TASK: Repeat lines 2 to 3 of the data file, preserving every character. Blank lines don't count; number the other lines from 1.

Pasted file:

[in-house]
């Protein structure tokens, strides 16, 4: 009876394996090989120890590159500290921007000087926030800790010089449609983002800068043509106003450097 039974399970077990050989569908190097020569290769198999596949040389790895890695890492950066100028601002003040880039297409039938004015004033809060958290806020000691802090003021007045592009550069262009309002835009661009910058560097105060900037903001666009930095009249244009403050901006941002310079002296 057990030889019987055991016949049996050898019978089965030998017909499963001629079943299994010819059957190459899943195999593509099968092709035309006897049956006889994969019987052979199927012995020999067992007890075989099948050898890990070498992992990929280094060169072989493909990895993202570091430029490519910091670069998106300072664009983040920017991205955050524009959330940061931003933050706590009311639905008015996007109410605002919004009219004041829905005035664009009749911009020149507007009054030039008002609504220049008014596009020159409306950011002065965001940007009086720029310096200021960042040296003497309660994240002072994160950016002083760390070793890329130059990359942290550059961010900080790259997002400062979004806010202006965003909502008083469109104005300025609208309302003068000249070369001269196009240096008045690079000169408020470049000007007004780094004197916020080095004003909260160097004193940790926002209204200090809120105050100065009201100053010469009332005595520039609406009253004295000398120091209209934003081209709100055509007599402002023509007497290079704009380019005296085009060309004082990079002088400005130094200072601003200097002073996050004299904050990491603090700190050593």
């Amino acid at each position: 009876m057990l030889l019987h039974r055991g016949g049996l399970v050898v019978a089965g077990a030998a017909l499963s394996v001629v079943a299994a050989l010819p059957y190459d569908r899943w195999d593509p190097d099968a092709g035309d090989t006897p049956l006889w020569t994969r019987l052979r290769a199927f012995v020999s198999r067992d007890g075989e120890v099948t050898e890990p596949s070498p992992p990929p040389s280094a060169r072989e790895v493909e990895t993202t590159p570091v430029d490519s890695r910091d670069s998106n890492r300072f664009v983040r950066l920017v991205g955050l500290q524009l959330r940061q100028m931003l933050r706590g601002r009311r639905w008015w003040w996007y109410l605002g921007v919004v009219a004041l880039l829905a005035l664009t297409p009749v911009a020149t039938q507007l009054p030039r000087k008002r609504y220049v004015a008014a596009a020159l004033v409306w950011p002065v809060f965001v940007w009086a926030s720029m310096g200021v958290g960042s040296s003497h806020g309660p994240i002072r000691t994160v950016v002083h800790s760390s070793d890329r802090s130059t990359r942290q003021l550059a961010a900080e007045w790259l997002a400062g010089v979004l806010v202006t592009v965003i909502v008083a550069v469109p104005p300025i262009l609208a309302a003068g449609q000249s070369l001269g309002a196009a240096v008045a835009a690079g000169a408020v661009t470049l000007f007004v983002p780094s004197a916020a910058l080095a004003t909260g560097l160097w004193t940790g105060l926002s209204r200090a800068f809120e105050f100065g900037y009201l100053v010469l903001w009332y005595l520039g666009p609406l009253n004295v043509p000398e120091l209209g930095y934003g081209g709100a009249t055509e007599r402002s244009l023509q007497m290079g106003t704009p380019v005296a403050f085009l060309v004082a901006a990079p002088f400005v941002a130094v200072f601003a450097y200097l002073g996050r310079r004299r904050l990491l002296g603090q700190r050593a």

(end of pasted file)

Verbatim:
């Protein structure tokens, strides 16, 4: 009876394996090989120890590159500290921007000087926030800790010089449609983002800068043509106003450097 039974399970077990050989569908190097020569290769198999596949040389790895890695890492950066100028601002003040880039297409039938004015004033809060958290806020000691802090003021007045592009550069262009309002835009661009910058560097105060900037903001666009930095009249244009403050901006941002310079002296 057990030889019987055991016949049996050898019978089965030998017909499963001629079943299994010819059957190459899943195999593509099968092709035309006897049956006889994969019987052979199927012995020999067992007890075989099948050898890990070498992992990929280094060169072989493909990895993202570091430029490519910091670069998106300072664009983040920017991205955050524009959330940061931003933050706590009311639905008015996007109410605002919004009219004041829905005035664009009749911009020149507007009054030039008002609504220049008014596009020159409306950011002065965001940007009086720029310096200021960042040296003497309660994240002072994160950016002083760390070793890329130059990359942290550059961010900080790259997002400062979004806010202006965003909502008083469109104005300025609208309302003068000249070369001269196009240096008045690079000169408020470049000007007004780094004197916020080095004003909260160097004193940790926002209204200090809120105050100065009201100053010469009332005595520039609406009253004295000398120091209209934003081209709100055509007599402002023509007497290079704009380019005296085009060309004082990079002088400005130094200072601003200097002073996050004299904050990491603090700190050593």
């Amino acid at each position: 009876m057990l030889l019987h039974r055991g016949g049996l399970v050898v019978a089965g077990a030998a017909l499963s394996v001629v079943a299994a050989l010819p059957y190459d569908r899943w195999d593509p190097d099968a092709g035309d090989t006897p049956l006889w020569t994969r019987l052979r290769a199927f012995v020999s198999r067992d007890g075989e120890v099948t050898e890990p596949s070498p992992p990929p040389s280094a060169r072989e790895v493909e990895t993202t590159p570091v430029d490519s890695r910091d670069s998106n890492r300072f664009v983040r950066l920017v991205g955050l500290q524009l959330r940061q100028m931003l933050r706590g601002r009311r639905w008015w003040w996007y109410l605002g921007v919004v009219a004041l880039l829905a005035l664009t297409p009749v911009a020149t039938q507007l009054p030039r000087k008002r609504y220049v004015a008014a596009a020159l004033v409306w950011p002065v809060f965001v940007w009086a926030s720029m310096g200021v958290g960042s040296s003497h806020g309660p994240i002072r000691t994160v950016v002083h800790s760390s070793d890329r802090s130059t990359r942290q003021l550059a961010a900080e007045w790259l997002a400062g010089v979004l806010v202006t592009v965003i909502v008083a550069v469109p104005p300025i262009l609208a309302a003068g449609q000249s070369l001269g309002a196009a240096v008045a835009a690079g000169a408020v661009t470049l000007f007004v983002p780094s004197a916020a910058l080095a004003t909260g560097l160097w004193t940790g105060l926002s209204r200090a800068f809120e105050f100065g900037y009201l100053v010469l903001w009332y005595l520039g666009p609406l009253n004295v043509p000398e120091l209209g930095y934003g081209g709100a009249t055509e007599r402002s244009l023509q007497m290079g106003t704009p380019v005296a403050f085009l060309v004082a901006a990079p002088f400005v941002a130094v200072f601003a450097y200097l002073g996050r310079r004299r904050l990491l002296g603090q700190r050593a």